Tsunami evacuation drill, very real bad weather and a marine mammal satellite tag is discovered.

Station update

Over the weekend Macquarie Island was lashed by winds and surf resulting from a deep low pressure system which passed immediately to our south.

The Bureau of Meteorology (BOM) Regional Forecast Centre contacted us on Thursday to advise that they were tracking a system that was shaping up to result in high winds and swells due to arrive on Saturday. This storm was predicted to be stronger than an event earlier in the year which inundated the isthmus.

Having endured the big storm back in July, we all had a good idea of how much damage this storm could potentially cause. Throughout Thursday and Friday we set about securing the station as best we could. Cage pallets and containers were moved to the rear of station and lashed to the fence, marine debris bulker bags were processed and packed into pallets, buildings were secured, everything at floor level in the store was elevated, and vehicles were secured. 

An updated forecast on Friday indicated that the predicted seas had increased to 17 metres and that winds over 55 knots would be sustained, potentially gusting to 80 knots.

With station all tidied up well in advance, we celebrated with Friday night drinks hosted fittingly by BOM. A wonderful cheese platter, and an informative presentation on sondes, sensors and all things 'Met' science was enjoyed by all before we retreated to the mess for a Friday night Indian food feast!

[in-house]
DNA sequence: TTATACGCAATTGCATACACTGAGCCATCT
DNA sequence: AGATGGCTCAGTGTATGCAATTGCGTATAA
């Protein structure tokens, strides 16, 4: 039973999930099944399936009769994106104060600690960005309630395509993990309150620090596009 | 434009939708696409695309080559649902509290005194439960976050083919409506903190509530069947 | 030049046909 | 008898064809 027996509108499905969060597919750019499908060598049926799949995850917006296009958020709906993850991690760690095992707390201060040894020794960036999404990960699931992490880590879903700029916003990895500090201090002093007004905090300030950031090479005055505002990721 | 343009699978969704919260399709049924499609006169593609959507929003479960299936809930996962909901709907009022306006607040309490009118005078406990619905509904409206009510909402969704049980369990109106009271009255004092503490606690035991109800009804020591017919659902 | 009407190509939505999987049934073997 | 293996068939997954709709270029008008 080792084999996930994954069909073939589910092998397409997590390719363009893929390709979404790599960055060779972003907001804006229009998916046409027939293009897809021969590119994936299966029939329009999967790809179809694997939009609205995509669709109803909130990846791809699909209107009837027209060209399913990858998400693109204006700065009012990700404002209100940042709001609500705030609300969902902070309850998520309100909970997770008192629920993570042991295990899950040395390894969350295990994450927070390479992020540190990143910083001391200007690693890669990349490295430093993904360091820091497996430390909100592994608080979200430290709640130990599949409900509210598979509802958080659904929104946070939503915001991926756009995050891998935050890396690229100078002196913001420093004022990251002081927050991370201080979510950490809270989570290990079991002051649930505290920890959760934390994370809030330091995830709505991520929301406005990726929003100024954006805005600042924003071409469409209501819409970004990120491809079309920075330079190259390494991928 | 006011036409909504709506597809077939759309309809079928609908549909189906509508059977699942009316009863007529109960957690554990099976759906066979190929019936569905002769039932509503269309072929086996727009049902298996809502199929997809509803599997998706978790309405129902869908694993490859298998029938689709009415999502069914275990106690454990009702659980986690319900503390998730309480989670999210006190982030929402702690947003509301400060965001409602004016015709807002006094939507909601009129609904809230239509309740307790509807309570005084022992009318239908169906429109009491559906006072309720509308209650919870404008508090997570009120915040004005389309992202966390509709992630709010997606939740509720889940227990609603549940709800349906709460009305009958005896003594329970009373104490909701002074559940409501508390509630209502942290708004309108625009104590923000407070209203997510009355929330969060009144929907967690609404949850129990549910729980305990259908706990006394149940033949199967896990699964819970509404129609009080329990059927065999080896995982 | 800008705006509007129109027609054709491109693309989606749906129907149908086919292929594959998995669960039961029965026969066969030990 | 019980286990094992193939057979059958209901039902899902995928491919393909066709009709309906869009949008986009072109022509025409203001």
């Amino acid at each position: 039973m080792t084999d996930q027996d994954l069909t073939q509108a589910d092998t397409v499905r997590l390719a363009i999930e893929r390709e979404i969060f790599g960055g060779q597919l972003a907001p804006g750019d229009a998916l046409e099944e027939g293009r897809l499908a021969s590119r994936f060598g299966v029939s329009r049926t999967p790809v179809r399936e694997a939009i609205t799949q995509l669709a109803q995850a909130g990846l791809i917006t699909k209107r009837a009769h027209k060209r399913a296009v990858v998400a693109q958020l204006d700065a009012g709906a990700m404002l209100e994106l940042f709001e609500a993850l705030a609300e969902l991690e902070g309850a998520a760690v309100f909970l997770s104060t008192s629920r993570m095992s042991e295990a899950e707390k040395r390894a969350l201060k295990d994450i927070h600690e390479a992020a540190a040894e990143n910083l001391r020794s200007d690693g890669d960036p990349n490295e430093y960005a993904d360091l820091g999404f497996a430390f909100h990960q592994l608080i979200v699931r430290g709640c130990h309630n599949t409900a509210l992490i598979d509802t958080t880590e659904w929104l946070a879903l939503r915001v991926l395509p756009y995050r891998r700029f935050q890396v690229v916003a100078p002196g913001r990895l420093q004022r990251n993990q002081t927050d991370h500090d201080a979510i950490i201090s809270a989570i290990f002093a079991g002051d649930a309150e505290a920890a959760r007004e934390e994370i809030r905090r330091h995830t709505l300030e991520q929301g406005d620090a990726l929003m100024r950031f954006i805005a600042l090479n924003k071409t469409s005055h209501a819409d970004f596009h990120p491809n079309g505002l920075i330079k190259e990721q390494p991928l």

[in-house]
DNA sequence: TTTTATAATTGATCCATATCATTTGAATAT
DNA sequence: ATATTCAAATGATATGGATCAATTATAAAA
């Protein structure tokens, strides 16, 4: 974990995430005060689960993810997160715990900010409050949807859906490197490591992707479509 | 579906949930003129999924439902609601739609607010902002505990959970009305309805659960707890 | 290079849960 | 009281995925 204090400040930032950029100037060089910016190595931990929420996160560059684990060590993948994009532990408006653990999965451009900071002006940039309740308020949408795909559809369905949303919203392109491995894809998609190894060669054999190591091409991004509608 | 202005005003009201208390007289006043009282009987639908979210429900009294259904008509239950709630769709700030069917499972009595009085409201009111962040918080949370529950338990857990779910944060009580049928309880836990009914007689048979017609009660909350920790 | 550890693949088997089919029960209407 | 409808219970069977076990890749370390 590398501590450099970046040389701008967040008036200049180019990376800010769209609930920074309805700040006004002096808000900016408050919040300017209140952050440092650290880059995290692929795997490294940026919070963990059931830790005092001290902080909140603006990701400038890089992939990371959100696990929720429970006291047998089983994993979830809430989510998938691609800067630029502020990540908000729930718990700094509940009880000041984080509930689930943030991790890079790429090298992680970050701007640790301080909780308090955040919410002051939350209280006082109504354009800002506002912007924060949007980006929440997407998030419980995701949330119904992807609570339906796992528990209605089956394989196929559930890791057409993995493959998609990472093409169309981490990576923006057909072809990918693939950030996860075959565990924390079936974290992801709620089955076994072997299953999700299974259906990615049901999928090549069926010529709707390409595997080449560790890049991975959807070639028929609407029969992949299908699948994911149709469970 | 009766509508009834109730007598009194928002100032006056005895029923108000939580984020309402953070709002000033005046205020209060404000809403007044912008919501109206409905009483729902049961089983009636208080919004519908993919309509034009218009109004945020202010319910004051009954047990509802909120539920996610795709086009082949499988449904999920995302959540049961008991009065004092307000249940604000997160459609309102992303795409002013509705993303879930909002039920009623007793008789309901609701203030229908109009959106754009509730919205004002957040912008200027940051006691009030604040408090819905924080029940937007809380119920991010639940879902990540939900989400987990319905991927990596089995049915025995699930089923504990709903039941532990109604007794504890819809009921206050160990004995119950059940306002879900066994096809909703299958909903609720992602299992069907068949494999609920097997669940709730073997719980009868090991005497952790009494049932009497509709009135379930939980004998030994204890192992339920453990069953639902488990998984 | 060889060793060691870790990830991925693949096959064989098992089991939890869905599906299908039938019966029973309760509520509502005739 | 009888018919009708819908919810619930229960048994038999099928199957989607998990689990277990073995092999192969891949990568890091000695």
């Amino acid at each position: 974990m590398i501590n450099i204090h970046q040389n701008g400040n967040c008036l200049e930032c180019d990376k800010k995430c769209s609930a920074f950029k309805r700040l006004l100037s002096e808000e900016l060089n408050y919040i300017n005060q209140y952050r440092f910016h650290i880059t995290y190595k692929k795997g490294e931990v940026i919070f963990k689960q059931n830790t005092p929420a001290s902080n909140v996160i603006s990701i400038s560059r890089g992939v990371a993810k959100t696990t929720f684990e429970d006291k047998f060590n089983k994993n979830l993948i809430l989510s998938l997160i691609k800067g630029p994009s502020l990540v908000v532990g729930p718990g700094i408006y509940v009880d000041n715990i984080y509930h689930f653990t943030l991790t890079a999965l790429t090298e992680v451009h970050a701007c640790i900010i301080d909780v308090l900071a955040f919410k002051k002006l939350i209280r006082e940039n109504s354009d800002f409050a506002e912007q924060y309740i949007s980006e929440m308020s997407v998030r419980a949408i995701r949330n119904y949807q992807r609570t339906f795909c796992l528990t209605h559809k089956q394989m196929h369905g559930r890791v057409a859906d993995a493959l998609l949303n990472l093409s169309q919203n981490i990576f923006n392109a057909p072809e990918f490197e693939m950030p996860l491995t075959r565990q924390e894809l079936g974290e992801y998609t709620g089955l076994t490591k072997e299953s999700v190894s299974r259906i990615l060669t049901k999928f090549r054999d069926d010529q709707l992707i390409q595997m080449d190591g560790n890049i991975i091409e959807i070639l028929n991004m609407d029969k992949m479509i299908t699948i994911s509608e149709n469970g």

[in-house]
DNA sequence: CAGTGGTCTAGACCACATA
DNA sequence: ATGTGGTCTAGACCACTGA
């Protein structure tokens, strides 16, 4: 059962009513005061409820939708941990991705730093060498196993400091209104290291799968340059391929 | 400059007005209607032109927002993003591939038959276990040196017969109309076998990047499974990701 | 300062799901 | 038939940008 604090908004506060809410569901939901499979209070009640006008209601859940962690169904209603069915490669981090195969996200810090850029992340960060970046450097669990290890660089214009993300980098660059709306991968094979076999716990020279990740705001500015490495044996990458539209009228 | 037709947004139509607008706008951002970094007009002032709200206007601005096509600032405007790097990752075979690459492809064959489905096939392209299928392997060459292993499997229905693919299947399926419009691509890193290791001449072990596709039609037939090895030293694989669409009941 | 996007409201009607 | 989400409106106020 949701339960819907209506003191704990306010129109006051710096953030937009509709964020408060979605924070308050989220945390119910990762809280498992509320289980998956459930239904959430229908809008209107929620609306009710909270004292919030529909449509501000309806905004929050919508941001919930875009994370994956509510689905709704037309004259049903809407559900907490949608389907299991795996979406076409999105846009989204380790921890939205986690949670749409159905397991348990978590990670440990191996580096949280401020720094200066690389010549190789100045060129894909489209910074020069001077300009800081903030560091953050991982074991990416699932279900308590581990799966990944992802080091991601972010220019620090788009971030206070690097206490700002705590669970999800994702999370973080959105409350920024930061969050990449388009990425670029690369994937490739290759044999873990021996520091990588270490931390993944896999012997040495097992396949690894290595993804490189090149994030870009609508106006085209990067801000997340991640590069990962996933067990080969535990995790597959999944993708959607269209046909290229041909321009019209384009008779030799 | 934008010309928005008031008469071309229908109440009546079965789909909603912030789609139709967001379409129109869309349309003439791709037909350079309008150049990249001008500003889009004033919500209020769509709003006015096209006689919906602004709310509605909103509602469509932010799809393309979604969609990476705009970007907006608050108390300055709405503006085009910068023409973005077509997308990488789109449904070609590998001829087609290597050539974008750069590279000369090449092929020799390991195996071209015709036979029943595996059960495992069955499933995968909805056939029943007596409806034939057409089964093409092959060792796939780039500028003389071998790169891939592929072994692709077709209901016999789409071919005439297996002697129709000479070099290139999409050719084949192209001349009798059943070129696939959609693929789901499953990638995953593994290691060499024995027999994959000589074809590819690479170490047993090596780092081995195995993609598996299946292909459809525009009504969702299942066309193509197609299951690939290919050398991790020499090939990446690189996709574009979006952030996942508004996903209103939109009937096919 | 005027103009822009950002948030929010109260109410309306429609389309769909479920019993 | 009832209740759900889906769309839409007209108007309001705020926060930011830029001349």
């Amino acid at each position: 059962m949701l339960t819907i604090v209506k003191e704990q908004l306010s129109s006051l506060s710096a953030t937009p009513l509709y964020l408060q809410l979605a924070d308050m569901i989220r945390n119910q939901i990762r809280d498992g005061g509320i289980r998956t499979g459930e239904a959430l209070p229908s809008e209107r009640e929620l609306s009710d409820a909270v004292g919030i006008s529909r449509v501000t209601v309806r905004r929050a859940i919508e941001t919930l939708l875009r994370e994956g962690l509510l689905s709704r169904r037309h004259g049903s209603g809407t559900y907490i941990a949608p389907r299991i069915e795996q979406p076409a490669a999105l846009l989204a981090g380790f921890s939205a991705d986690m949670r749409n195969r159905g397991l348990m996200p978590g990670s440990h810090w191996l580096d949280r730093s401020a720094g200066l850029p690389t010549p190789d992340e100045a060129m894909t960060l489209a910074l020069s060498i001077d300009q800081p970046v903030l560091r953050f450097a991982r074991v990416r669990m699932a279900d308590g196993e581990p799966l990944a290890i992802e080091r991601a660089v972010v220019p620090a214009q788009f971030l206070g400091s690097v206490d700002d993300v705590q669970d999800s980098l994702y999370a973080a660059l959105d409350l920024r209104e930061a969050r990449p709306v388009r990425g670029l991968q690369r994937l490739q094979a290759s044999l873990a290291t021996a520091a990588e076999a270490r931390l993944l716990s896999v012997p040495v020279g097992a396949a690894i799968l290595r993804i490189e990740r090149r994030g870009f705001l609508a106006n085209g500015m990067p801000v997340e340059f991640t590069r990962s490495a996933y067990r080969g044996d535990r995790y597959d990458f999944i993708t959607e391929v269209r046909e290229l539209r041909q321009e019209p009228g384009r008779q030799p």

At 0515 on Saturday, most of us were woken by the first strong gust of the storm. The buildings shook so hard it was difficult to tell if it was the wind or an earth tremor. (Although a few on station also think that there was a tremor as well!) The weather, due to build throughout the morning, had arrived early. Gusts exceeded 60 knots, then 70 knots, topping out with a gust of 83 knots at around 0900. Around lunch time the seas began to build, lashing the west coast beaches with walls of white water. Elephant seal harems huddled on the highest ground they could find, but were soon at the mercy of the sea. Even two hours before high tide, waves were washing over the isthmus with such force that entire groups of seals, pups and even the big three tonne Beachmasters were washed away. Our concrete breakwater was washed out into the bay and the isthmus slowly eroded under the relentless force of scouring surf. One large set washed through the green store and through market square, draining down between Cumpstons Cottage and the mess. Seas of up to eight meters continued to lash the west coast, and two meter swells wrapped around the island to pound the east coast.

While the storm continued, we were concerned for the wildlife that had settled in on the beaches with pups, and for seabirds and penguins that had nested near the beaches.